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Coinbase has secured regulatory approval to offer crypto futures for retail customers in the US, even as the cryptocurrency exchange faces a lawsuit from authorities alleging it has violated securities laws.
The company said on Wednesday that the National Futures Association, a self-regulatory body for the US derivatives industry, had given permission for small investors to trade futures on tokens such as bitcoin on its market.
The approval pushed Coinbase shares up as much as 3.3 per cent in New York, although they later fell back to trade 1.4 per cent lower. It also marks a rare victory for the San Francisco group, which has spent the majority of this year clashing with American regulators.
In June the Securities and Exchange Commission charged the exchange with offering unregistered securities and operating an unregistered broker, national securities exchange and clearing agency. Coinbase denies the charges and has said it will fight the case.
The NFA move also marks the first time a crypto group has been designated a futures commission merchant, or FCM, and puts the company in competition with traditional futures brokers like Interactive Brokers. The exchange had previously limited futures trading to institutional investors.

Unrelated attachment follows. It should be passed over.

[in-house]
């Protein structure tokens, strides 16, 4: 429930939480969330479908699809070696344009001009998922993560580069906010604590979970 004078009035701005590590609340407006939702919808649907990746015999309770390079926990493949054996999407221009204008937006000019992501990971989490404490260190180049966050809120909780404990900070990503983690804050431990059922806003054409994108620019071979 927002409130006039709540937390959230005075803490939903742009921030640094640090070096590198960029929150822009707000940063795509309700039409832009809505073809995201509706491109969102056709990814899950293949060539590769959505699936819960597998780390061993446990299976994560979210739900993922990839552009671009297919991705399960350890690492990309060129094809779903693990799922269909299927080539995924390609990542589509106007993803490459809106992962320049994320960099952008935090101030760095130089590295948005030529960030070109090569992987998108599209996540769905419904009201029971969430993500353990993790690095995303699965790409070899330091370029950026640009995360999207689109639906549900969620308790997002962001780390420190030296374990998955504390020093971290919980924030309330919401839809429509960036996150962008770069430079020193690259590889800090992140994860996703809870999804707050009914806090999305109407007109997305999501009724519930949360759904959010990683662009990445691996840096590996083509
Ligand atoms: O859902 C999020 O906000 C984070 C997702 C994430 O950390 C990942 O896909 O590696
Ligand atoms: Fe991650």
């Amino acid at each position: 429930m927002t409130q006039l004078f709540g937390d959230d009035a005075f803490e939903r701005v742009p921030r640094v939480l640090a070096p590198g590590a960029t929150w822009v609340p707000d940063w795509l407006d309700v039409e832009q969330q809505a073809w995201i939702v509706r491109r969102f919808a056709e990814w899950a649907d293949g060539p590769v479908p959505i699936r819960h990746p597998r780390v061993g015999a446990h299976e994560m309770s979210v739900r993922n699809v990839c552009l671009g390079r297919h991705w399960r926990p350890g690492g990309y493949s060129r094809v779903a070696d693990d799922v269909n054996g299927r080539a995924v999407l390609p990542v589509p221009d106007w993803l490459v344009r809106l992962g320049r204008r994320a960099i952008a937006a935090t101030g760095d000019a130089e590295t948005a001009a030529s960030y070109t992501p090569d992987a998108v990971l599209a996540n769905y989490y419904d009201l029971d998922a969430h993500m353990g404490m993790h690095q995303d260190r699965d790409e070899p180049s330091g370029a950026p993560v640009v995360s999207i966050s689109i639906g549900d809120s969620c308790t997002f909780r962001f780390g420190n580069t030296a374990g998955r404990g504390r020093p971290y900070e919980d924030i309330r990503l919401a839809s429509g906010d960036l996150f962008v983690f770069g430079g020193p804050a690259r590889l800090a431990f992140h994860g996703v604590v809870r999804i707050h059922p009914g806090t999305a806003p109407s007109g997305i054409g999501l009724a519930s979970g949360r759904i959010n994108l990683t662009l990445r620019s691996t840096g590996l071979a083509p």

Christopher Perkins, president of crypto investment firm Coinfund and former head of OTC clearing at Citigroup, described the NFA approval as “a big deal”.
He pointed out that fewer brokers could take on the role of an FCM as post-2008 crisis rules made the industry less profitable and concentrated it in the hands of fewer large banks. Moreover, traditional markets infrastructure could not keep up with the speed and volatility of crypto markets.
“This has left crypto market participants in a bind — unable to access derivative markets to hedge risk, especially in a way that segregates and protects their collateral,” Perkins noted.
“As we’ve seen in crypto, we’ve had issues with counterparty risk with FTX, Celsius et cetera . . . for someone like Coinbase to step into the void, that’s a huge win,” he said.
Derivatives markets account for nearly three-quarters of daily trading on crypto markets. Typically deals worth around $2bn a day change hands, according to CCData. Although regulated exchanges such as the US’s CME Group offer crypto futures, it has only a 2 per cent market share and the majority of deals take place on overseas exchanges such as OKX and Huobi.
“This is a critical milestone that reaffirms our commitment to operate a regulated and compliant business,” said Greg Tusar, head of institutional product at Coinbase.
Coinbase is also defending its staking business against a swath of American state regulators, several of which have issued cease and desist orders against the activity.
In staking, users lock their crypto holdings in their crypto exchange wallet for a set period but give permission for the exchange to stake the asset on other crypto projects that offer interest or a yield.